Positron emission tomographic analysis of the nigrostriatal dopaminergic system in familial Parkinsonism associated with mutations in the Parkin gene

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Abstract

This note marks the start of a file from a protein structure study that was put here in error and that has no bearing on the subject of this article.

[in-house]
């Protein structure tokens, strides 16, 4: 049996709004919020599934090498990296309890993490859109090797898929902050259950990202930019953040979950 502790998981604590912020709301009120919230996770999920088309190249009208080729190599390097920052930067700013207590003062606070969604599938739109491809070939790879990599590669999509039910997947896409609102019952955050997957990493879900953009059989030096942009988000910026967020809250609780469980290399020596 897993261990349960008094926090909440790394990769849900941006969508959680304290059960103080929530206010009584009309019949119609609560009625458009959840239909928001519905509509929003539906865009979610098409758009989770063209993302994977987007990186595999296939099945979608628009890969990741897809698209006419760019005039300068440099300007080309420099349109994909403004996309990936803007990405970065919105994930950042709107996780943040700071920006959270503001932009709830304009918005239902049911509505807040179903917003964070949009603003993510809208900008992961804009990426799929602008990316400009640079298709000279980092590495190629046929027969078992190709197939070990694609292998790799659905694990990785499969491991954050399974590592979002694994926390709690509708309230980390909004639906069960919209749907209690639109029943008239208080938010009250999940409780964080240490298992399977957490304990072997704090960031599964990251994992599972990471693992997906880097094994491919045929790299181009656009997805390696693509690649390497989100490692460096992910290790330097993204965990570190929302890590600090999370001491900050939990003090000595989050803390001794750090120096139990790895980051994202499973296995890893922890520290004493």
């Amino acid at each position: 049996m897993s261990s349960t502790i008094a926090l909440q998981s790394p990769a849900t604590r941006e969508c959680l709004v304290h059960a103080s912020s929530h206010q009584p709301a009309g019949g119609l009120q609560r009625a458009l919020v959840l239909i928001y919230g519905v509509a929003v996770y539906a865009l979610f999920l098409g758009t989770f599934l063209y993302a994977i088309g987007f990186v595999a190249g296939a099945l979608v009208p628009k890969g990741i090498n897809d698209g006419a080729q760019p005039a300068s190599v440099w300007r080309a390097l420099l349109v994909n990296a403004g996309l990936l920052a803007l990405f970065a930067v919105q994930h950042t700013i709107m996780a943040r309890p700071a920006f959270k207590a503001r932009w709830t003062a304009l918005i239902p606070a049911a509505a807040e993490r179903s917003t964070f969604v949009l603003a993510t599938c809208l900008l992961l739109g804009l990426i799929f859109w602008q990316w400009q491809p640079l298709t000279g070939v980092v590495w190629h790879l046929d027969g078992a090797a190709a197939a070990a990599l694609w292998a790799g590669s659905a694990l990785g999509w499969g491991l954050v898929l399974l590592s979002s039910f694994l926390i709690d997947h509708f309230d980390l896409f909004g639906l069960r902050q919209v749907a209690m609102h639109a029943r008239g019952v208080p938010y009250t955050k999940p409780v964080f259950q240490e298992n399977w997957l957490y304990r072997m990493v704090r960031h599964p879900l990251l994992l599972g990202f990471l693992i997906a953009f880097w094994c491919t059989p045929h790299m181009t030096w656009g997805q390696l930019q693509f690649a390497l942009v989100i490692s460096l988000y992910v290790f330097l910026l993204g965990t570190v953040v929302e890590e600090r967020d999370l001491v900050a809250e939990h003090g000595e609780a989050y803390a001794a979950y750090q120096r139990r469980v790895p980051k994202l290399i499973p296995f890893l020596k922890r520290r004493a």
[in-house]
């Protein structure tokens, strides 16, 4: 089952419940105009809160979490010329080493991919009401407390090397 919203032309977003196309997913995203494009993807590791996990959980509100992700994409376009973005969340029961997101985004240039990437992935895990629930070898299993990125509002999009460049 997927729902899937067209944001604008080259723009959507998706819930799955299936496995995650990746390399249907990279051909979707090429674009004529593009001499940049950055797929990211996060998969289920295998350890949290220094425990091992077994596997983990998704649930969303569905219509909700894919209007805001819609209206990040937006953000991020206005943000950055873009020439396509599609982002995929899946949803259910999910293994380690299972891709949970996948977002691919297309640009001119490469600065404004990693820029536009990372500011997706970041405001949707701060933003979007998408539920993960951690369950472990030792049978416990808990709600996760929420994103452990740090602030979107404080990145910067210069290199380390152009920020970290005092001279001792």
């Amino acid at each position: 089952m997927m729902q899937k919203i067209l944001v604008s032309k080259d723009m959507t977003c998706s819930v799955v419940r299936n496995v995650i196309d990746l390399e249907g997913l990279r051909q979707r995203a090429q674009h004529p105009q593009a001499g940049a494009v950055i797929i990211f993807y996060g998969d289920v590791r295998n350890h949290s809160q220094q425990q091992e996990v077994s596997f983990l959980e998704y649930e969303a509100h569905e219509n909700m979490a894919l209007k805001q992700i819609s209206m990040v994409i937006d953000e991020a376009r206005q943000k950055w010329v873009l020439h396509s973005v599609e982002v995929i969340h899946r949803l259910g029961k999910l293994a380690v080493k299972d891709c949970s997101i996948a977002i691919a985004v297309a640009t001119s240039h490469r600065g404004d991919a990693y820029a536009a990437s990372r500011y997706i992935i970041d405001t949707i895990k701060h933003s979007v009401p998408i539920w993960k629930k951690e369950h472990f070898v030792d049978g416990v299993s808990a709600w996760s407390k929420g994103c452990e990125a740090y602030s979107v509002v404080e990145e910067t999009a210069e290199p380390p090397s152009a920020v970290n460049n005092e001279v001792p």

A kindred from South Tyrol (northern Italy) with familial, adult-onset parkinsonism of pseudo-dominant inheritance and mutations in the parkin gene was recently described. To gain insight into basal ganglia dysfunction in this form of hereditary parkinsonism, positron emission tomography (PET) with 18-fluorodopa (FDOPA) and 11C-raclopride (RAC) was performed in 5 affected family members and 5 asymptomatic relatives with proven compound heterozygous or heterozygous parkin mutations. Results were compared to findings in healthy control subjects and patients with typical sporadic, idiopathic Parkinson‘s disease. Similar to findings in the sporadic Parkinson’s disease group, presynaptic striatal FDOPA storage was decreased in patients with compound heterozygous parkin mutations, with the most prominent reduction in the posterior part of the putamen. Along with the presynaptic lowered FDOPA uptake, we found a uniform reduction of the striatal 11C-raclopride binding index in all affected family members as compared to asymptomatic family members carrying a heterozygous parkin mutation, sporadic Parkinson's disease, and control subjects. Our PET data provide evidence that parkinsonism in this family is associated with presynaptic dopaminergic dysfunction similar to idiopathic Parkinson's disease pathophysiology, along with alterations at the postsynaptic D2 receptor level. In asymptomatic carriers of a single parkin mutation with an apparently normal allele, we found a mild but statistically significant decrease of mean FDOPA uptake compared to control subjects in all striatal regions. These data indicate a preclinical disease process in these subjects. Ann Neurol 2001;49:367–376

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